What is Heavy Menstrual Bleeding (HMB)?

It is likely that, from time to time, you will experience heavier than usual bleeding during your menstrual period, but it can be hard to know if this is normal or if your periods are heavy compared with other women. Heavy menstrual bleeding (HMB) can be a serious and debilitating condition.

It is defined by the impact it has on a woman's physical, social and emotional quality of life, for example if your monthly period limits your normal daily activities, or affects your role at work.

A good indication that blood loss is excessive is if you experience any of the following:

  • Are using an unusually high number of tampons or pads, for example if there is enough blood to soak a pad or tampon every hour for several consecutive hours

  • Are you experiencing flooding (heavy bleeding) through to clothes

  • Need to use double protection, i.e. tampons and pads together

  • Are experiencing night time bleeding that requires you to get up to change pads or tampons, use extra protection at night and / or change your bed sheets

One in three women have heavy menstrual bleeding at some point in their lives.

83% of women with HMB state that it affects their daily activities:

91% feel HMB impacts their ability to perform sport and fitness activities

80% feel that their heaviest bleeding days affect their performance at work

68% do not tend to participate in social activities when their period is heavy

However, in up to 60% of women with HMB, no underlying cause is found. This means that many women can be treated by their GP.

What causes HMB?

For up to 60% of women with HMB, there is no obvious cause. However some conditions have been linked to HMB, including:

  • Polycystic ovary syndrome (PCOS)A common condition caused by an imbalance of reproductive hormones that affects how a woman's ovaries work
  • Pelvic inflammatory disease (PID)An infection in the upper genital tract (the womb, fallopian tubes or ovaries) that can cause pelvic or abdominal pain and bleeding after sex or between periods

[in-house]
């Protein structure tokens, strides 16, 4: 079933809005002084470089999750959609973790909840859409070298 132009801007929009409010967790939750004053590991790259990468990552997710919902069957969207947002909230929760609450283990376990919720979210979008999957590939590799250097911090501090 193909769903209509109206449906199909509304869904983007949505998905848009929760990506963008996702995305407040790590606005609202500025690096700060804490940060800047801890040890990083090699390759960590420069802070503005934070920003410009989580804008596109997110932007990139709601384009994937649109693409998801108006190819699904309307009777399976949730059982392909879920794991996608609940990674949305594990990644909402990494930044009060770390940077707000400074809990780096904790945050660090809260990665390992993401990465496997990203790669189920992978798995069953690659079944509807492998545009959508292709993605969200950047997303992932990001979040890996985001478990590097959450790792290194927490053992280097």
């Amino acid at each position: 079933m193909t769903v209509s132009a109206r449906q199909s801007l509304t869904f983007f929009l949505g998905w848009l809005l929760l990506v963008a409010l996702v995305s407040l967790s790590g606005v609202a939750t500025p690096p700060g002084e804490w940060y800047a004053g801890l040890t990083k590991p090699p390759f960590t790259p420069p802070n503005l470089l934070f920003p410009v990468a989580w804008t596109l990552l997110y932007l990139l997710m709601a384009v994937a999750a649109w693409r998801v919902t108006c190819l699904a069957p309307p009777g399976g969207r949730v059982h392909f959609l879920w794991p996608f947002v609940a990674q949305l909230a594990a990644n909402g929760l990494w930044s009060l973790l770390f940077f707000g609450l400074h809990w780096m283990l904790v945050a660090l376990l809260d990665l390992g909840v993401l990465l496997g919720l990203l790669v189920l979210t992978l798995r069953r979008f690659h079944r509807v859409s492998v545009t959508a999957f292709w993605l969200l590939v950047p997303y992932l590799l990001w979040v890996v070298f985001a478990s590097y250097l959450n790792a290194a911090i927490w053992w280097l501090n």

• FibroidsNon-cancerous growths that develop in or around the womb
  • EndometriosisWhen small pieces of the womb lining are found outside the womb, such as in the fallopian tubes, ovaries, bladder or vagina
  • HypothyroidismAn underactive thyroid, where the thyroid gland doesn't produce enough hormones, causing tiredness, weight gain and feelings of depression
  • Cervical or endometrial polypsNon-cancerous growths in the lining of the womb or cervix (neck of the womb)
  • Blood clotting disorders
  • Cancer of the womb

It is important to note that, whether or not a direct cause can be found, HMB is a highly treatable condition and there are choices available for you to discuss with your GP.

What to expect from your GP appointment

If you feel your periods are impacting your daily life and you may be suffering from HMB, it is important to seek advice from your GP. During your consultation your GP should ask you key questions, which will enable them to make a clear diagnosis of HMB:

How much do you bleed?

Do you have to change sanitary protection (pads or tampons) at night?

During the day would you manage 2-3 hours without changing your pad or tampon?

Does your bleeding affect you physically, i.e. do you find yourself breathless or faint?

How does it affect your daily life?

If HMB is diagnosed, depending on your medical history, the cause of your heavy bleeding may need to be investigated further.

Up to 60% of women there is not an obvious cause for HMB, in some women there are certain high-risk factors that should be checked, for example if you experience bleeding between periods or after sex, or if you have pelvic pressure or pain.

Further tests can rule out serious illness, and may include:

  • A pelvic examination
  • An endometrial biopsy (a small sample of the lining of the uterus is taken and looked at under a microscope for abnormal cells)
  • Blood tests
  • An ultrasound scan

Treating HMB

HMB is a highly treatable condition, and there are a wide range of treatment options available. Most healthcare professionals will recommend a medical therapy first, however if your HMB worsens or is not effectively managed with these treatments, other more invasive options will need to be considered.

In addition to the following treatment options for HMB, your doctor may also recommend you take regular iron supplements to help treat anaemia (iron deficiency) due to blood loss.

If you are not considering getting pregnant and would prefer a treatment that also has contraceptive benefits, the following can be considered:

Intrauterine system (IUS)

An IUS is fitted once and stays inside the womb. It slowly releases a small amount of a hormone called progestogen, which provides reliable contraception and has been shown to reduce HMB by 96%.

The fitting usually takes a few minutes and can be done at a local GP surgery or contraceptive clinic.

It lasts for up to five years but can be removed at any time. It is the recommended first treatment option for HMB.

Possible side effects of using IUS include

  • irregular bleeding/spotting that may last more than six months
  • breast tenderness
  • acne
  • periods may stop or become significantly lighter
Combined hormonal contraceptives